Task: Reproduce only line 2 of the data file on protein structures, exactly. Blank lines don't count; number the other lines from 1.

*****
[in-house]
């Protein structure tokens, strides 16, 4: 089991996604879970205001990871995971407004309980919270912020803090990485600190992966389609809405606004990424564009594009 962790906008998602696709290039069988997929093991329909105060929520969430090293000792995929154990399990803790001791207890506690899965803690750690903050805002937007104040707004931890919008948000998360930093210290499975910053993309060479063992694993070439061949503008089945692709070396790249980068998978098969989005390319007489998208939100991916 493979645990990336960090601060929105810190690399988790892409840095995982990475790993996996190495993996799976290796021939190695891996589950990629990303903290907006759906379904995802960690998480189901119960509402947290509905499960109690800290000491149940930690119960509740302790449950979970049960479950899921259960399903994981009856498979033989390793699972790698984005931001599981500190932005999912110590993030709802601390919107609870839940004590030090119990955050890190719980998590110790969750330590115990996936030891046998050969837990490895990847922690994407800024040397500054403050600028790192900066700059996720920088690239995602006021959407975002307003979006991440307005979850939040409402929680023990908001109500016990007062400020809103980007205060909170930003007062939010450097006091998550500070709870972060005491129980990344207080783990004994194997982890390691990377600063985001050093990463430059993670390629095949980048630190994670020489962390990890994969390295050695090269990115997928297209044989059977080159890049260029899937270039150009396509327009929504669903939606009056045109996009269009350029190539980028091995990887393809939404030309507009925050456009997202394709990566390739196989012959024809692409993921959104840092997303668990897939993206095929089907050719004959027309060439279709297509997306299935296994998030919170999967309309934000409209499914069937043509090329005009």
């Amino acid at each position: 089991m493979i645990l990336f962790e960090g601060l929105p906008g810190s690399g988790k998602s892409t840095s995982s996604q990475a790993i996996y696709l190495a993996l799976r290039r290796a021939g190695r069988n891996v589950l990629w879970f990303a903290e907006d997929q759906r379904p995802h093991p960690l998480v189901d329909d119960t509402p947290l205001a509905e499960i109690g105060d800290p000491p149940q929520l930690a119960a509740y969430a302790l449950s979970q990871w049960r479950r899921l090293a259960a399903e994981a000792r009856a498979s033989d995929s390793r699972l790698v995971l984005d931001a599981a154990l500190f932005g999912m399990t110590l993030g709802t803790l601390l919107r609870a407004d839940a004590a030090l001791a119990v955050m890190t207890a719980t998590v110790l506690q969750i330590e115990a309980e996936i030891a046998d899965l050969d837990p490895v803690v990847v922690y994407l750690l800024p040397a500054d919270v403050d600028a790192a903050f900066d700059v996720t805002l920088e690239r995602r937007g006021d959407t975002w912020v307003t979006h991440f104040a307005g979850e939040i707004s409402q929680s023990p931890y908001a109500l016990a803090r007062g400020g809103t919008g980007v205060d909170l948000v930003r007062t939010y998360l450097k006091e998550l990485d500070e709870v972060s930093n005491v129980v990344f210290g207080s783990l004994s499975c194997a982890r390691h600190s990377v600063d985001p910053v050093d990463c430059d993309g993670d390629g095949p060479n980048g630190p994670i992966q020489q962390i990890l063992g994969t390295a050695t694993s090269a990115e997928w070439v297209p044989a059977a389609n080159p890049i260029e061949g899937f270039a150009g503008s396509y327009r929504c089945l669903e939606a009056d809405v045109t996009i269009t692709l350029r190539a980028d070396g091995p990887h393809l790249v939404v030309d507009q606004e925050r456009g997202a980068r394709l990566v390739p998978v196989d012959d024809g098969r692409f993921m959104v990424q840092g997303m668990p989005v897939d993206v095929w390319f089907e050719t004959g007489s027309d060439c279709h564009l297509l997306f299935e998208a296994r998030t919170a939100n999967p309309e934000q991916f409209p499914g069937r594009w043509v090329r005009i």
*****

């Protein structure tokens, strides 16, 4: 089991996604879970205001990871995971407004309980919270912020803090990485600190992966389609809405606004990424564009594009 962790906008998602696709290039069988997929093991329909105060929520969430090293000792995929154990399990803790001791207890506690899965803690750690903050805002937007104040707004931890919008948000998360930093210290499975910053993309060479063992694993070439061949503008089945692709070396790249980068998978098969989005390319007489998208939100991916 493979645990990336960090601060929105810190690399988790892409840095995982990475790993996996190495993996799976290796021939190695891996589950990629990303903290907006759906379904995802960690998480189901119960509402947290509905499960109690800290000491149940930690119960509740302790449950979970049960479950899921259960399903994981009856498979033989390793699972790698984005931001599981500190932005999912110590993030709802601390919107609870839940004590030090119990955050890190719980998590110790969750330590115990996936030891046998050969837990490895990847922690994407800024040397500054403050600028790192900066700059996720920088690239995602006021959407975002307003979006991440307005979850939040409402929680023990908001109500016990007062400020809103980007205060909170930003007062939010450097006091998550500070709870972060005491129980990344207080783990004994194997982890390691990377600063985001050093990463430059993670390629095949980048630190994670020489962390990890994969390295050695090269990115997928297209044989059977080159890049260029899937270039150009396509327009929504669903939606009056045109996009269009350029190539980028091995990887393809939404030309507009925050456009997202394709990566390739196989012959024809692409993921959104840092997303668990897939993206095929089907050719004959027309060439279709297509997306299935296994998030919170999967309309934000409209499914069937043509090329005009």